Building a Better Mobile Camera App
Grow Your Business, Not Your Inbox
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After viewing footage of the speech a few years later -- around the time of the Apple founder’s October 2011 death -- Roberts gave up a 15-year career at Honeywell where he designed security-camera software. He struck out on his own with his London-based startup smartphone app company Enigmatic Flare.
“You have to follow your instinct. You have to live your own life, basically,” said Roberts, who acknowledges the creative path to developing the smartphone camera app dubbed Camerarrific took as many twists and turns as his own sleeping habits.
“I’ll hit the pillow. I’ll drift off, and I’ll get an idea. And I’ll get up and prove the theory,” Roberts says. Working has “pretty much been every day, most hours.”
He started out designing an app for music sharing, but a desire to incorporate pictures caused him to start building a camera app that Roberts says will have the best image-quality around and the most filters and special effects too. The app's design also plans for social-media functions that he thinks could eventually attract a new photo- and video-sharing community.
Market opportunity: Smartphone users are so addicted to snapping photos and video and sharing them online that Roberts thinks they are hungering for a smartphone camera app that far surpasses its competitors.
“It’s hard to come across an app you can take good quality pictures with,” Roberts said.
Roberts claims that Camerarrific is one of the only camera apps around that features photos at full resolution lossless compression -- with so much color and detail that Roberts could recently pick out tiny dirt patches when he shot the grass in his lawn.
Roberts says the app has 10 times as many photo filters as its nearest competitor, Instagram, and the effects can be previewed live. There’s even the ability to do so-called “green screen” special effects with video. Starting in early 2014, users will be able to tag music to a picture, with the tag automatically linking to songs on iTunes.
The revenue model is to provide Camerarrific as a “freemium,” with money made off purchases of extra features such as additional filters. Enigmatic Flare is sticking to iPhone only at this stage, with Android coming after launch.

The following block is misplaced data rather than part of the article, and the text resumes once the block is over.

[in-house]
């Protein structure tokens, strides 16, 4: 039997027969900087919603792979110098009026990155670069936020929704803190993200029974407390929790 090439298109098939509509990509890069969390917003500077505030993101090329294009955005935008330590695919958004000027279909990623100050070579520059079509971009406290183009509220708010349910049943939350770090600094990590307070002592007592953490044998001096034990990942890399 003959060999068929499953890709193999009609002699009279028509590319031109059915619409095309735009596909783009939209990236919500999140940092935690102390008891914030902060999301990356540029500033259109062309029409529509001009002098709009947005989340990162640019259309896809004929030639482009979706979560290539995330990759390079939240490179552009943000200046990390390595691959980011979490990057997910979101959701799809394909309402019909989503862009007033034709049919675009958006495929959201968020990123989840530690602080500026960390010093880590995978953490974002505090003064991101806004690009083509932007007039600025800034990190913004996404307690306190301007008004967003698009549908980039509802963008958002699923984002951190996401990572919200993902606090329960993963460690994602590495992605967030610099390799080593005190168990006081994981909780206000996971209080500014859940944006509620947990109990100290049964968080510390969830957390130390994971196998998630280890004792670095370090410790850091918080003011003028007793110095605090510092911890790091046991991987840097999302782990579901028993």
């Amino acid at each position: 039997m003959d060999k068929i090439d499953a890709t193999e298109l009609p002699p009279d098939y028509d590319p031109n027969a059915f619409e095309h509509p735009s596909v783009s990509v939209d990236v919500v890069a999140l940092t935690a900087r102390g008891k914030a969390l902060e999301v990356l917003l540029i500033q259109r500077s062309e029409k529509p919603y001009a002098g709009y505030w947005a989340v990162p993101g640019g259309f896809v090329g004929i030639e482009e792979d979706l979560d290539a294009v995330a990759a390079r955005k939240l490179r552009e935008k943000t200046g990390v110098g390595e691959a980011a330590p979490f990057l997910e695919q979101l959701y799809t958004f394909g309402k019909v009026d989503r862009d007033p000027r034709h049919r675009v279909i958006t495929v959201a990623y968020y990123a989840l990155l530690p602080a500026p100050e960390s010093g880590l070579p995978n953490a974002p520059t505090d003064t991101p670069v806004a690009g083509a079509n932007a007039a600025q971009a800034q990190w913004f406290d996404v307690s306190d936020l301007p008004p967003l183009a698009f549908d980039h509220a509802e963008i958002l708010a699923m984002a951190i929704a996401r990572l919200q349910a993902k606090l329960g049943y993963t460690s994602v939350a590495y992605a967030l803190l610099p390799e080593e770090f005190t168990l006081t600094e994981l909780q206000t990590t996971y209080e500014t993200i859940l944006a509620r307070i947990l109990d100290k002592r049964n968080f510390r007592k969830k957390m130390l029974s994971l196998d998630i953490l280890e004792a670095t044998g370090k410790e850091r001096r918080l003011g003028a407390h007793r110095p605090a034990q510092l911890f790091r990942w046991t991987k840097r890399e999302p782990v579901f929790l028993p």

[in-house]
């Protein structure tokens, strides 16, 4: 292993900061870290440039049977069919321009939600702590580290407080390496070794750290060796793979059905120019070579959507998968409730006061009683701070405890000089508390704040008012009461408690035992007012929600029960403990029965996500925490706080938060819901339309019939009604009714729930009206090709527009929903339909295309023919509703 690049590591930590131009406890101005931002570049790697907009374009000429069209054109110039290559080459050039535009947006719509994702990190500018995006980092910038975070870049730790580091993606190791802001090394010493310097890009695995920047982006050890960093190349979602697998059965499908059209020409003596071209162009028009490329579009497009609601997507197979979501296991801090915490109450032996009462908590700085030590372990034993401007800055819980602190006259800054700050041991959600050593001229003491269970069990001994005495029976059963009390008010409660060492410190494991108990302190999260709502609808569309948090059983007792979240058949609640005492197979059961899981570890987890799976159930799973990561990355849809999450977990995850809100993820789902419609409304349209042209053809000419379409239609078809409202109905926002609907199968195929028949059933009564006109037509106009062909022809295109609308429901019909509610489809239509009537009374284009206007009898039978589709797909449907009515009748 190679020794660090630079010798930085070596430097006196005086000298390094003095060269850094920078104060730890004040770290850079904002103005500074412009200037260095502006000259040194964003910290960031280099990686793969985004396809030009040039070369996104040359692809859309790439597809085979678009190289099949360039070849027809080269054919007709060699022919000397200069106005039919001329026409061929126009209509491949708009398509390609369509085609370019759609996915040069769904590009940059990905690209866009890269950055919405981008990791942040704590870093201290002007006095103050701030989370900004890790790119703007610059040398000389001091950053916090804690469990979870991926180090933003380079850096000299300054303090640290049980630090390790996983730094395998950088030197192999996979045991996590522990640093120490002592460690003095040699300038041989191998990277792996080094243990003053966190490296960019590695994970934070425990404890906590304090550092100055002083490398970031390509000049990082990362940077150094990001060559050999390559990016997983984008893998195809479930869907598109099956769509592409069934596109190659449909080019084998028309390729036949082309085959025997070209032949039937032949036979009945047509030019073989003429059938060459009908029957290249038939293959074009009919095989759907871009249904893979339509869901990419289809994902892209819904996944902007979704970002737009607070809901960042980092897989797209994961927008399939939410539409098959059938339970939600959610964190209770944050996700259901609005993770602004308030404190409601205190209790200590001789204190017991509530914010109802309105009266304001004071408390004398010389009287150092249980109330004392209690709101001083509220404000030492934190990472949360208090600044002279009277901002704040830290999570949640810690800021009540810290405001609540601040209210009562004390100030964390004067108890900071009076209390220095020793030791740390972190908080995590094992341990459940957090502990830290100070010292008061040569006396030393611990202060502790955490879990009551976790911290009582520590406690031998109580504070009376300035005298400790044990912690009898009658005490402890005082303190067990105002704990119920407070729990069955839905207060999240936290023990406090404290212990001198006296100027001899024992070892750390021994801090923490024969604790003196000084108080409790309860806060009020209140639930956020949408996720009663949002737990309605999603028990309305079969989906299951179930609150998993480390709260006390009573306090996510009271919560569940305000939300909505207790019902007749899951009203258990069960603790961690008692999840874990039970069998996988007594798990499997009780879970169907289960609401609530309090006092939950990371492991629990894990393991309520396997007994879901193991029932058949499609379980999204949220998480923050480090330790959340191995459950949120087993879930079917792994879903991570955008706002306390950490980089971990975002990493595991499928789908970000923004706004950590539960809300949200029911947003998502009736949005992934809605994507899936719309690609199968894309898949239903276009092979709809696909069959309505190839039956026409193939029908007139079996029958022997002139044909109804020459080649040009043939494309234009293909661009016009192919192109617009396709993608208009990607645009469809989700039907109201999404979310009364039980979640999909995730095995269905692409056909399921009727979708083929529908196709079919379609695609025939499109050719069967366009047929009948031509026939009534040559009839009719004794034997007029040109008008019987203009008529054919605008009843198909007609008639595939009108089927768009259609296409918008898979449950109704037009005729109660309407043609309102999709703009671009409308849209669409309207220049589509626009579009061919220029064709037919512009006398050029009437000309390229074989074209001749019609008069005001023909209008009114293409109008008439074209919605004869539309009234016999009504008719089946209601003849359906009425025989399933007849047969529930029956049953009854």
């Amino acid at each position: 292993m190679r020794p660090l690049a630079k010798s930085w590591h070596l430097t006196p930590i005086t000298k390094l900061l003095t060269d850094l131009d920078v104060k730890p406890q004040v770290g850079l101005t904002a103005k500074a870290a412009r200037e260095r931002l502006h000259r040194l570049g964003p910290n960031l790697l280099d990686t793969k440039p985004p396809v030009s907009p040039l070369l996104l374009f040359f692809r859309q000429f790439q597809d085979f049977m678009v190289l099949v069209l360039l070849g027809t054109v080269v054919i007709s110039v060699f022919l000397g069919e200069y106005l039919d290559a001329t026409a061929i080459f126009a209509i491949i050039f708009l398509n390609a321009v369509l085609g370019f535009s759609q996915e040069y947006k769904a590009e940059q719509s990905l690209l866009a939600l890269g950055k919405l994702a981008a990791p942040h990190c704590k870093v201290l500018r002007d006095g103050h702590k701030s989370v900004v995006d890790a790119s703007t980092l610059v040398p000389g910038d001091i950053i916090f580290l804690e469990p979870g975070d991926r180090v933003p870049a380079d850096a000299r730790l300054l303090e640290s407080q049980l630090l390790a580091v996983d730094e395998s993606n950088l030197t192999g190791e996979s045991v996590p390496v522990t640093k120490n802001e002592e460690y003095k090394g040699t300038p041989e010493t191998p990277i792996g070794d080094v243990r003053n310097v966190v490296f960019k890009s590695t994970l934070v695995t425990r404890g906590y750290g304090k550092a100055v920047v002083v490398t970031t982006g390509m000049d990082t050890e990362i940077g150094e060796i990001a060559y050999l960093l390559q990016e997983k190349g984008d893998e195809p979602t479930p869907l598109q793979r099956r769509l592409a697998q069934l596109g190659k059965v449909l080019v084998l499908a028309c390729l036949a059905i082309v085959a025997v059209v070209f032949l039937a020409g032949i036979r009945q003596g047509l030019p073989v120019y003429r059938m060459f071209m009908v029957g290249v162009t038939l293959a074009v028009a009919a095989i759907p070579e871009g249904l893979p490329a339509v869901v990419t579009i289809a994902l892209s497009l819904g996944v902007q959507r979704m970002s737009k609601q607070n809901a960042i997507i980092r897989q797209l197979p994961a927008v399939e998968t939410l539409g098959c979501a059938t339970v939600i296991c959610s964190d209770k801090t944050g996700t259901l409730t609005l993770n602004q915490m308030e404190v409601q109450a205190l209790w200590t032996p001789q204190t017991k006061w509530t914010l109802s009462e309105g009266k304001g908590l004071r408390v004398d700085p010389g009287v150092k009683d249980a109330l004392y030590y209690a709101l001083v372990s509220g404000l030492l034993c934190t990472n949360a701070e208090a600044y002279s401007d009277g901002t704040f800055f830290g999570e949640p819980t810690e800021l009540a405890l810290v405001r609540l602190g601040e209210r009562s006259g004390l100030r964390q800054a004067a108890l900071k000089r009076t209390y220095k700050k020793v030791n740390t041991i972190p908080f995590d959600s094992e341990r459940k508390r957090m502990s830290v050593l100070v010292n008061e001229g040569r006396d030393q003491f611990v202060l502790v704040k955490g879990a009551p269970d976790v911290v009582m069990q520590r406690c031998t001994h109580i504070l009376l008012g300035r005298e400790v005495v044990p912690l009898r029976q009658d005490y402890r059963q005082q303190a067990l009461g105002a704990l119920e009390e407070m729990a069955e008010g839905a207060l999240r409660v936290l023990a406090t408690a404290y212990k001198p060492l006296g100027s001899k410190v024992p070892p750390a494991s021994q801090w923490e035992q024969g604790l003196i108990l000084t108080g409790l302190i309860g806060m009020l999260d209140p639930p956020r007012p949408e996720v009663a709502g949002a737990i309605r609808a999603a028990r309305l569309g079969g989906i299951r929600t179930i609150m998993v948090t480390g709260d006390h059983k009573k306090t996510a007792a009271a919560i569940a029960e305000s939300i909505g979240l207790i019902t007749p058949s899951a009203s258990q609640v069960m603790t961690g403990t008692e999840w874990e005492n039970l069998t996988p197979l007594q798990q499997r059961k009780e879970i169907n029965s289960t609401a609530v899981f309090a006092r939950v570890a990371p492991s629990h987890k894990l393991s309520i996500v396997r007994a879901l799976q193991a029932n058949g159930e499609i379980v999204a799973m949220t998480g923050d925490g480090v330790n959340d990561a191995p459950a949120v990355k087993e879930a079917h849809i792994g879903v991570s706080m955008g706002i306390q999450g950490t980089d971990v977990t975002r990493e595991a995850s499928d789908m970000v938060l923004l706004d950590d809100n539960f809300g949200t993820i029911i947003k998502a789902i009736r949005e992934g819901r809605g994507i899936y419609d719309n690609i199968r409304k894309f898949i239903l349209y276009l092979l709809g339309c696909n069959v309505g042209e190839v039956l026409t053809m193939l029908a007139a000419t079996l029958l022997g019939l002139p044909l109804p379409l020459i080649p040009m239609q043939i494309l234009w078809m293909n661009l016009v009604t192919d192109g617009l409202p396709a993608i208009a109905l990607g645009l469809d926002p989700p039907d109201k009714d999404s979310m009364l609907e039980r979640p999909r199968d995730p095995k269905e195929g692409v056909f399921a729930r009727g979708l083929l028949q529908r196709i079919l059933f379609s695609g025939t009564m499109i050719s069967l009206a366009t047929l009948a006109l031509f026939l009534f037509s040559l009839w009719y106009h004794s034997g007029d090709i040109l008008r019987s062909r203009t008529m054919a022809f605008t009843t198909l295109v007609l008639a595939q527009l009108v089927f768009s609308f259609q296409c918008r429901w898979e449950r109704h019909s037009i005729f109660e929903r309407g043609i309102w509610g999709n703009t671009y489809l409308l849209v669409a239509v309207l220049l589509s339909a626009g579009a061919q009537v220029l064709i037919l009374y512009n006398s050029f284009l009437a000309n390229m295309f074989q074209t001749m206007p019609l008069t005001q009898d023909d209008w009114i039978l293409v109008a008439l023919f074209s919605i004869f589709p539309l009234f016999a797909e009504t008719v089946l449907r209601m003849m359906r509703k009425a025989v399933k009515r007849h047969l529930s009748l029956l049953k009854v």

With giants like these, it perhaps goes without saying that Camerarrific had better be groundbreaking, even downright revolutionary, if it is to compete.
Roberts is confident that Camerarrific will make the cut: “There’s enough features for people to enjoy. ...If you make a product that good, it will sell itself.”
Camerarrific recently debuted on the App Store by November. At launch, it will share on Facebook, Twitter, Tumblr, Path, Instagram and more. Camerarrific’s own social network is coming in the first quarter of 2014, and will be hosted in Microsoft’s Azure cloud.
Strengths: Roberts, who developed a noughts and crosses (tic-tac-toe) game for the Commodore 64 system when he was 10, is counting on his programming chops to carry him through with a smartphone camera app that is so amazing that millions of people will clamor for the free downloads.
He also hopes that the love he has put into his creation will rub off on the users. Ideally he says, the app will end up “driving innovation and people enjoying what we have created -- you can't put a price on the value of that.”
What do you think? Will Camerarrific topple existing camera apps' dominance? Let us know with a comment.